Scott Gilbert – And where it comes to a helmet like this, I’ve also seen in those instructions that if a child takes a spill and the helmet impacts the ground, it’s probably time to get a new one.

Amy Bollinger – That’s right. So I’m a mom of one of those adrenaline junky kids that we talk about. And I have memories when he first learned to ride a bike, he’d put his helmet on, and he’d get two blocks down the street and take it off. And I’d see him. And when he’d come back, I had to pull out the mom hat and there had to be a consequence. So he got in the habit. He understood that no, no helmet meant no bike.

Scott Gilbert – And here’s my son’s bike helmet. No, that’s actually not true, but this is an example of a helmet we might use for sports and that type of thing.

Amy Bollinger – For sports, especially winter sports. So this time of year, as it gets colder, we’re going to see children out on ski slopes and on hills, and they’re going to sled, and they’re going to ice skate and snowboard. And again, when you go fast down an icy, snowy hill, you’re not always in control of whatever it is you’re riding on. So you want to be sure that you protect your brain. Because brain injuries are, many times, not reversible.

Scott Gilbert – Let me play devil’s advocate.

Amy Bollinger – Sure.

Scott Gilbert – Pretend I’m a teen and say, “come on, mom, that’s not going to happen to me.” Is that a common attitude?

Amy Bollinger – All the time. We see it all the time. Teenagers have a complete inability to understand the consequences of risky behavior. That’s just how their brains work as teenagers. As they age and get into their 20s, that executive functioning comes. But most teens do not have that executive functioning ability at 14, 15, 16, 17. So we talk a lot about thinking through the consequences of your behavior. Think it through. Talk me through. What could happen? What could go wrong? Yes, it sounds like Debbie Downer. Yes, it sounds like a nagging parent. But we’re teaching our children to then think through consequences of their actions.

Scott Gilbert – You’re watching Ask Us Anything About Toy Safety from Penn State Children’s Hospital. I’m Scott Gilbert, alongside Amy Bollinger. We welcome your questions. Just add them to the comment field. And also, we hope if you find this content important and helpful, as we hope you do, that you’ll share it on your Facebook page, or even tag a friend in the comments section, maybe somebody who has some children or grandchildren that they’re buying for this holiday season. And we’re talking about fun outside, some risk taking. I think of various vehicles children like to use; bicycles, scooters. There’s also hoverboards.

Amy Bollinger – Yes.

Scott Gilbert – Hoverboards have gotten some bad press.

Amy Bollinger – They have.

Scott Gilbert – And, in part, that’s deservedly so.

Amy Bollinger – Yes, we have seen, in our experience here at the Trauma Center, we have seen children who have become very critically injured, and some who have died because of unsafe hoverboards. The issue for hoverboards are twofold. The first issue is they have to be plugged in to charge the battery. And some of those hoverboards’ batteries have caught fire. And then typically they’re charged, they charge overnight. So a family plugs the hoverboard in, goes to sleep, the battery overheats catches fire and the house catches fire. And that’s, that has deadly consequences.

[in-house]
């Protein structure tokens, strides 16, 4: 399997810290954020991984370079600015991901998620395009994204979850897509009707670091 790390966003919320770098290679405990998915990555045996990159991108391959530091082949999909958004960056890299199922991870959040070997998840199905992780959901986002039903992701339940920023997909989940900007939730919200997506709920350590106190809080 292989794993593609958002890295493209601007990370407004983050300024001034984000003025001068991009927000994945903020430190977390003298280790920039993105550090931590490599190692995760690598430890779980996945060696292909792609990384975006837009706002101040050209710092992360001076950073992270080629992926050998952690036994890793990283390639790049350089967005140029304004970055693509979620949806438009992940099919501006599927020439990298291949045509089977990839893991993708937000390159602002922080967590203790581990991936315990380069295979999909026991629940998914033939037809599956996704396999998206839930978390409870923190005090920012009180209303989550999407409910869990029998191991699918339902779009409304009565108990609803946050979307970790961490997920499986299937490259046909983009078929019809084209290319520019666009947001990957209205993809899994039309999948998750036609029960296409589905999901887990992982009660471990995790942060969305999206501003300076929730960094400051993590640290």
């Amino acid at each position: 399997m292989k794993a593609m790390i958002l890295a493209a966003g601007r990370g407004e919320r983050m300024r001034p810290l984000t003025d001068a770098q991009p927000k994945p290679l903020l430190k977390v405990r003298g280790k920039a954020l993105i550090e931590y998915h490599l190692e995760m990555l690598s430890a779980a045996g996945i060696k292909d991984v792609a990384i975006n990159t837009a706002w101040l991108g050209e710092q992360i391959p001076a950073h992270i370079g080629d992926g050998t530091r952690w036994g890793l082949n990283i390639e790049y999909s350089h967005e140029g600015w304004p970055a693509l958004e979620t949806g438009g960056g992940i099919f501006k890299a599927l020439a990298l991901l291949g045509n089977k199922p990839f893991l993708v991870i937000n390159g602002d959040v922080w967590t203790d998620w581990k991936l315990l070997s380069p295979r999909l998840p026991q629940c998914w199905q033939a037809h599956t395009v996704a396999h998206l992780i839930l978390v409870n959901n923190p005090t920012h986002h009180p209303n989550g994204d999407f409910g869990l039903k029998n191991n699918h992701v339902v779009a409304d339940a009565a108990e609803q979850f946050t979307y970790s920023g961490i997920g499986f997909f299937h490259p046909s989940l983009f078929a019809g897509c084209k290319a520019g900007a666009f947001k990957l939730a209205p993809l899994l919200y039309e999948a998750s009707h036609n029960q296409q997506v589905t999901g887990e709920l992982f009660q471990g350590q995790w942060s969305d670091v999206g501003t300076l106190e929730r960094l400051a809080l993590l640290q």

Scott Gilbert – So do your research online.

Amy Bollinger – Yes.

Scott Gilbert – Check the recall list.

Amy Bollinger – Look at the, look at the recall list. Make sure that you’re buying a hoverboard that has not been recalled.

Scott Gilbert – Because I imagine, especially if you go on Craigslist or something and buy a hoverboard there that’s been used, that’s a great way to get rid of one that’s been recalled.

Amy Bollinger – Correct. And, you know, for all intents and purposes, you don’t always know what you’re buying when you buy something on a site like Craigslist. You have to be extra cautious if you choose to do that.

Scott Gilbert – So, as we wrap things up here, I want to kind of take it back to something you said earlier on. And that is, we’re not trying to tell kids to not have fun, right?

Amy Bollinger – Right, right.

Scott Gilbert – I mean, we realize toys are about fun. The holiday season is about fun. We’re not trying to be all bah humbug.

Amy Bollinger – Correct.

Scott Gilbert – But we are trying to keep people safe.

Amy Bollinger – Correct. My kids go sledding. My kids do fun stuff in the wintertime.

Scott Gilbert – You let them out of the house.

Amy Bollinger – I do. And I do not put them in bubble wrap, although they might tell you otherwise. I do let them out of the house. But you have to know what the risks are. You know, it’s our job as parents to protect our kids when they can’t necessarily do the right thing to protect themselves. That comes with age. With age comes wisdom, right? So we know that if we can give them those skills now, teach them what they need to know to be safe, protect them until they have the wisdom, they’re going to be safer, and hopefully not come to the trauma center.

Scott Gilbert – And hopefully parents will make some great buying decisions based on the advice you’ve provided today. Thanks very much.

Amy Bollinger – I hope so.

Scott Gilbert – Appreciate your time. Amy Bollinger. She is manager of the Pediatric Trauma and Injury Prevention Program here at Penn State Children’s Hospital. We thank you for your time, and we thank you for watching Ask Us Anything About Toy Safety from Penn State Health.

Show Full TranscriptCollapse Transcript

If you're having trouble accessing this content, or would like it in another format, please email Penn State Health Marketing & Communications.